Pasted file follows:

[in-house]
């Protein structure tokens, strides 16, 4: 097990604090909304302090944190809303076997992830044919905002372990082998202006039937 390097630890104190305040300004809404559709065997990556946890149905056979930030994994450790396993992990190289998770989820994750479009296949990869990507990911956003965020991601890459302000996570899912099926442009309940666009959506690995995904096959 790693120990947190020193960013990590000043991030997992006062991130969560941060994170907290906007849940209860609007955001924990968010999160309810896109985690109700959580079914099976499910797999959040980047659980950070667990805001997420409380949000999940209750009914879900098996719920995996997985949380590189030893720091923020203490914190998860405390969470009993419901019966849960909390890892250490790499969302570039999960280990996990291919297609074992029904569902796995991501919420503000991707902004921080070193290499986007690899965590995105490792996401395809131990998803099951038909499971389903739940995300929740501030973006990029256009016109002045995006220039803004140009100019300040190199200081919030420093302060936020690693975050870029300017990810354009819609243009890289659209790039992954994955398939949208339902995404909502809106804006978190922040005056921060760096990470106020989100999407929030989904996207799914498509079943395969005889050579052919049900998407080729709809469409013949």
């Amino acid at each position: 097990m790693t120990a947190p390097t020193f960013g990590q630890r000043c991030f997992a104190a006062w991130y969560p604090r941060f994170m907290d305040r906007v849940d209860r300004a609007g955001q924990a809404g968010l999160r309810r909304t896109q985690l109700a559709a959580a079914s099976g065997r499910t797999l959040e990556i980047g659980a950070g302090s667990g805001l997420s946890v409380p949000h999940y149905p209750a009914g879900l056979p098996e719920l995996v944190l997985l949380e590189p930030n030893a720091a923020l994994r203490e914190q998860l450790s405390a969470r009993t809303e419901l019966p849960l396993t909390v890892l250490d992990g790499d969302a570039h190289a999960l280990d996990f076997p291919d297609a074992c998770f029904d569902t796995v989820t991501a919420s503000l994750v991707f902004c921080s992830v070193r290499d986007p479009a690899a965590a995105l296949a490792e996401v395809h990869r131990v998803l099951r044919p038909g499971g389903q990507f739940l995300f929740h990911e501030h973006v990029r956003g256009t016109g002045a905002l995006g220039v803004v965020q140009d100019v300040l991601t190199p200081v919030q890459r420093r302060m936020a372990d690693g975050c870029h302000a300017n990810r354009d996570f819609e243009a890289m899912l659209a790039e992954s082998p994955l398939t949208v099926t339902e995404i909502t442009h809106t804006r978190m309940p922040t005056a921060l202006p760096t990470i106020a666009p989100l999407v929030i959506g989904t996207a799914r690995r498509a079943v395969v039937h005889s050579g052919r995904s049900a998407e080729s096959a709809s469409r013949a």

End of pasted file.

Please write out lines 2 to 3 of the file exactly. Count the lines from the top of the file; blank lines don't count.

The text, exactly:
């Protein structure tokens, strides 16, 4: 097990604090909304302090944190809303076997992830044919905002372990082998202006039937 390097630890104190305040300004809404559709065997990556946890149905056979930030994994450790396993992990190289998770989820994750479009296949990869990507990911956003965020991601890459302000996570899912099926442009309940666009959506690995995904096959 790693120990947190020193960013990590000043991030997992006062991130969560941060994170907290906007849940209860609007955001924990968010999160309810896109985690109700959580079914099976499910797999959040980047659980950070667990805001997420409380949000999940209750009914879900098996719920995996997985949380590189030893720091923020203490914190998860405390969470009993419901019966849960909390890892250490790499969302570039999960280990996990291919297609074992029904569902796995991501919420503000991707902004921080070193290499986007690899965590995105490792996401395809131990998803099951038909499971389903739940995300929740501030973006990029256009016109002045995006220039803004140009100019300040190199200081919030420093302060936020690693975050870029300017990810354009819609243009890289659209790039992954994955398939949208339902995404909502809106804006978190922040005056921060760096990470106020989100999407929030989904996207799914498509079943395969005889050579052919049900998407080729709809469409013949």
């Amino acid at each position: 097990m790693t120990a947190p390097t020193f960013g990590q630890r000043c991030f997992a104190a006062w991130y969560p604090r941060f994170m907290d305040r906007v849940d209860r300004a609007g955001q924990a809404g968010l999160r309810r909304t896109q985690l109700a559709a959580a079914s099976g065997r499910t797999l959040e990556i980047g659980a950070g302090s667990g805001l997420s946890v409380p949000h999940y149905p209750a009914g879900l056979p098996e719920l995996v944190l997985l949380e590189p930030n030893a720091a923020l994994r203490e914190q998860l450790s405390a969470r009993t809303e419901l019966p849960l396993t909390v890892l250490d992990g790499d969302a570039h190289a999960l280990d996990f076997p291919d297609a074992c998770f029904d569902t796995v989820t991501a919420s503000l994750v991707f902004c921080s992830v070193r290499d986007p479009a690899a965590a995105l296949a490792e996401v395809h990869r131990v998803l099951r044919p038909g499971g389903q990507f739940l995300f929740h990911e501030h973006v990029r956003g256009t016109g002045a905002l995006g220039v803004v965020q140009d100019v300040l991601t190199p200081v919030q890459r420093r302060m936020a372990d690693g975050c870029h302000a300017n990810r354009d996570f819609e243009a890289m899912l659209a790039e992954s082998p994955l398939t949208v099926t339902e995404i909502t442009h809106t804006r978190m309940p922040t005056a921060l202006p760096t990470i106020a666009p989100l999407v929030i959506g989904t996207a799914r690995r498509a079943v395969v039937h005889s050579g052919r995904s049900a998407e080729s096959a709809s469409r013949a």